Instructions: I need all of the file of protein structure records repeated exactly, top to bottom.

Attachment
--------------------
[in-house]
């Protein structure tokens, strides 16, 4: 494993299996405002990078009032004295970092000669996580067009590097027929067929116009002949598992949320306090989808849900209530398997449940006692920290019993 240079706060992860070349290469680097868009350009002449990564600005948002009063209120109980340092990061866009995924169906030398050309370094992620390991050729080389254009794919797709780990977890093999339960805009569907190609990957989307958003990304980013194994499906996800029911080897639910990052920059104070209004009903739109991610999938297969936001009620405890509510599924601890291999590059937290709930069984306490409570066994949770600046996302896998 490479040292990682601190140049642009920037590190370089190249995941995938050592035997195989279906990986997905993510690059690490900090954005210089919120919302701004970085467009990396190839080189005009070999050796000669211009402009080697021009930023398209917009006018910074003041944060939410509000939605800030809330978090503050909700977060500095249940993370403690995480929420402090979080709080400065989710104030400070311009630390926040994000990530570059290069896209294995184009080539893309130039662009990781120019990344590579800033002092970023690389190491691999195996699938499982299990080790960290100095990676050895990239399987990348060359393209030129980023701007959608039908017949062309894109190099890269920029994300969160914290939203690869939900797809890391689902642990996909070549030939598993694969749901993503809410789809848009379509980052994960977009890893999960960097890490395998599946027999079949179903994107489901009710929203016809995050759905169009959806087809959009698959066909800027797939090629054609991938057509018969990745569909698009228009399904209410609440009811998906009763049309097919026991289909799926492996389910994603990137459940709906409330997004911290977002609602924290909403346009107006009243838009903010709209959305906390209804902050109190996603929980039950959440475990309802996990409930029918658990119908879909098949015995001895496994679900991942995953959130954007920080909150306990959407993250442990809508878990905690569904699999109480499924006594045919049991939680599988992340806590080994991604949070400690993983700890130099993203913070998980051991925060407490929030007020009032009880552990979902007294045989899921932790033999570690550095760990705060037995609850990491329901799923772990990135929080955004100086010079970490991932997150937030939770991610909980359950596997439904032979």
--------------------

[in-house]
């Protein structure tokens, strides 16, 4: 494993299996405002990078009032004295970092000669996580067009590097027929067929116009002949598992949320306090989808849900209530398997449940006692920290019993 240079706060992860070349290469680097868009350009002449990564600005948002009063209120109980340092990061866009995924169906030398050309370094992620390991050729080389254009794919797709780990977890093999339960805009569907190609990957989307958003990304980013194994499906996800029911080897639910990052920059104070209004009903739109991610999938297969936001009620405890509510599924601890291999590059937290709930069984306490409570066994949770600046996302896998 490479040292990682601190140049642009920037590190370089190249995941995938050592035997195989279906990986997905993510690059690490900090954005210089919120919302701004970085467009990396190839080189005009070999050796000669211009402009080697021009930023398209917009006018910074003041944060939410509000939605800030809330978090503050909700977060500095249940993370403690995480929420402090979080709080400065989710104030400070311009630390926040994000990530570059290069896209294995184009080539893309130039662009990781120019990344590579800033002092970023690389190491691999195996699938499982299990080790960290100095990676050895990239399987990348060359393209030129980023701007959608039908017949062309894109190099890269920029994300969160914290939203690869939900797809890391689902642990996909070549030939598993694969749901993503809410789809848009379509980052994960977009890893999960960097890490395998599946027999079949179903994107489901009710929203016809995050759905169009959806087809959009698959066909800027797939090629054609991938057509018969990745569909698009228009399904209410609440009811998906009763049309097919026991289909799926492996389910994603990137459940709906409330997004911290977002609602924290909403346009107006009243838009903010709209959305906390209804902050109190996603929980039950959440475990309802996990409930029918658990119908879909098949015995001895496994679900991942995953959130954007920080909150306990959407993250442990809508878990905690569904699999109480499924006594045919049991939680599988992340806590080994991604949070400690993983700890130099993203913070998980051991925060407490929030007020009032009880552990979902007294045989899921932790033999570690550095760990705060037995609850990491329901799923772990990135929080955004100086010079970490991932997150937030939770991610909980359950596997439904032979």